How to Qualify for Delaware Disability Benefits

How to Qualify for Delaware Disability Benefits

If you’re out of work because of your health, you’re probably stressed out about it. Two Social Security Administration (SSA) programs pay monthly Delaware disability benefits, which can decrease your anxiety and increase your peace of mind and financial stability:

  1. Supplemental Security Income (SSI)
  2. Social Security Disability Insurance (SSDI)

Both use the same approval criteria, so checking your eligibility is simple and fast.

Review the basics to help you to get the Delaware disability benefits you deserve.

SSI for Delaware Disability Seekers

SSI disability benefits assist people with low incomes who are either blind, disabled, or over 65. Here are the details.

1. What Are the Financial Eligibility Rules for SSI Disability?

Residents of the First State seeking SSI benefits must have:

  • Monthly income under $2,260 if you’re blind and $1,350 if you have another disability. (Couples must have less than $2,607, combined.) Child support, alimony, earned interest, SNAP, TANF, etc., count as monthly income.
  • Total assets below $2,000. (Couples must have no more than $3,000).This includes funds in bank accounts and items you could sell, like stocks and bonds, lottery tickets, etc. The house and vehicle you own, your wedding ring and other daily living items don’t apply.

2. What Are the Age Requirements for SSI Disability?

If you’re at least 65 years old, you’re eligible. Younger residents need a Disability Determination Services (DDS) exam to establish eligibility.

Pro Tip: A Delaware disability lawyer can pay for doctor appointments and medical records requests when you can’t.

3. How Much Does SSI Pay?

Benefits can be no more than $841 for individuals and $1,261 for couples. Benefit amounts may go up if Congress approves a cost-of-living adjustment (COLA).

4. How Long Can I Get SSI Payments?

Delaware disability recipients must pass an update once every 3-7 years. If you’re younger than 65 and don’t pass the update, you no longer receive benefits. If you’re over 65, benefits continue as long as you pass the update and meet the financial requirements.

Related: Alaska Disability: How to Get Monthly Payments

SSDI for Delaware Disability Applicants

Let’s check out the details for residents of the Blue Hen State seeking SSDI benefits.

1. Who’s Eligible for SSDI?

The SSDI program uses deductions from employee paychecks to pay benefits. Residents from Wilmington to Fenwick Island who answer “yes” to all these questions can apply:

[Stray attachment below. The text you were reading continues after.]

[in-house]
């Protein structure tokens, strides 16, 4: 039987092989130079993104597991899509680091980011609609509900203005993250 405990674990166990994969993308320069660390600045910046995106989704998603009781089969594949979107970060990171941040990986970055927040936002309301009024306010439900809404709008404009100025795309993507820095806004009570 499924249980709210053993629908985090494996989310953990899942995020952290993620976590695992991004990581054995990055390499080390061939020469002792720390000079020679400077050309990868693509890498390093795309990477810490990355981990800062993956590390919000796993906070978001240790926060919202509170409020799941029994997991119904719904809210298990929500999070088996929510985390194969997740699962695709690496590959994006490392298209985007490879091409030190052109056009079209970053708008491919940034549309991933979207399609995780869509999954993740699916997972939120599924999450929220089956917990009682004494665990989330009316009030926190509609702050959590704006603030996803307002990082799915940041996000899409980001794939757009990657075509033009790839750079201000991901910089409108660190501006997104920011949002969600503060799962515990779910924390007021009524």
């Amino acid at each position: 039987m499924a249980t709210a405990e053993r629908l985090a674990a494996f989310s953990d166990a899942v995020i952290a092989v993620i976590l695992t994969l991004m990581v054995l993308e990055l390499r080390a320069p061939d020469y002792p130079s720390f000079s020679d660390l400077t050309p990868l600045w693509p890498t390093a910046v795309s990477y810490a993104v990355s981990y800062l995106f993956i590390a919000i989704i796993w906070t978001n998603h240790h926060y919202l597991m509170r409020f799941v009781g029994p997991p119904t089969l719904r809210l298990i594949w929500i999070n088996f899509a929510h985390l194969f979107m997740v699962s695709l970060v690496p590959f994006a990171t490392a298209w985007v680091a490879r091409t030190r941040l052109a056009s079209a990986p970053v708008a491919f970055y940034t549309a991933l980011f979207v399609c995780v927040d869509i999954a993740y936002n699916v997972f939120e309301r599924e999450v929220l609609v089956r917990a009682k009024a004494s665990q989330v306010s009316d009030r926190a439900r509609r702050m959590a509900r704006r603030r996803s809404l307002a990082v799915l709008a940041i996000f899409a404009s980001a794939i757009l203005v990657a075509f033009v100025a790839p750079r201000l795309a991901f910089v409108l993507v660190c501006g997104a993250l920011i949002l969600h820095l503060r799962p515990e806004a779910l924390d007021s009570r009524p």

• Have I been employed full-time for at least 5 of the last 10 years in jobs that withheld Social Security taxes? You’re not eligible if you don’t work for 60 months because you didn’t pay FICA taxes.
  • Am I 18 to 65 years old and not receiving Social Security benefits? Benefits end when you reach full retirement age because you get regular Social Security benefits.
  • Have I seen a healthcare provider in the last 3 months about my condition? If not, you can get a DDS exam to confirm your disability. Pro Tip: Your Delaware disability lawyer can cover the cost of doctor visits and medical records if you can’t.
  • Does my provider expect my condition to keep me out of work for at least a year? If you can return to work sooner, then you can’t qualify for SSDI.

Don’t worry if you have some “no” answers. You could still be eligible for SSI benefits.

2. How Much Money Does SSDI Pay in Monthly Benefits?

The SSA sets Delaware disability payments by estimating your average monthly pay over 35 years of work and using 40% of that amount as the monthly payment.

The average monthly SSDI payment for 2022 is $1,358; the highest is $3,345. To get above $3,000 a month, you must have earned $139,000 annually for 10 years before becoming disabled. Your benefit could increase if Congress passes a COLA.

3. How Long Does It Take to Get Your First SSDI Payment?

The approval process takes about 5 months. It can take another 30 days to get your first check.

Unfortunately, about 50% of applications are rejected because of paperwork errors. You have two chances to appeal a denial:

  1. File a reconsideration. You have two months after denial to request an appeal. It can take up to 3.5 months to complete the process.
  2. Request a hearing. If your reconsideration is rejected, you can request a hearing in front of an Administrative Law Judge. It can take up to a year to complete this process.

And even if you do get approved, you may have to wait up to 2 years for your first payment.

Pro Tip: Only 11% of appeals are successful. Triple your chances of being approved by hiring a Delaware disability attorney. You only pay legal fees once you’re approved.

4. How Long Can I Receive SSDI Payments?

You get payments until age 66 as long as you pass updates every 3-7 years. At age 66, you begin Social Security retirement benefits at the same rate.

A qualified Social Security attorney can assist you in getting the benefits you’re eligible for. You pay a small one-time fee if you win, and nothing if you don’t.

Pro Tip: Engage a Delaware disability lawyer to be almost 3x more likely to get benefits.

See if you’re eligible now! Click below to start your free online benefits evaluation.

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Margot Lester is the CEO of The Word Factory, a B2B & B2C content marketing agency that provides services for Fortune 100 brands, healthtech companies and SaaS developers. An award-winning business and brand journalist, she writes for daily and weekly newspapers and business journals, national magazines, in-flight publications and leading websites. Margot is also an in-demand writing coach and organizational communications trainer, helping individuals and teams write more effectively. Twitter/X: @word_factory LinkedIn: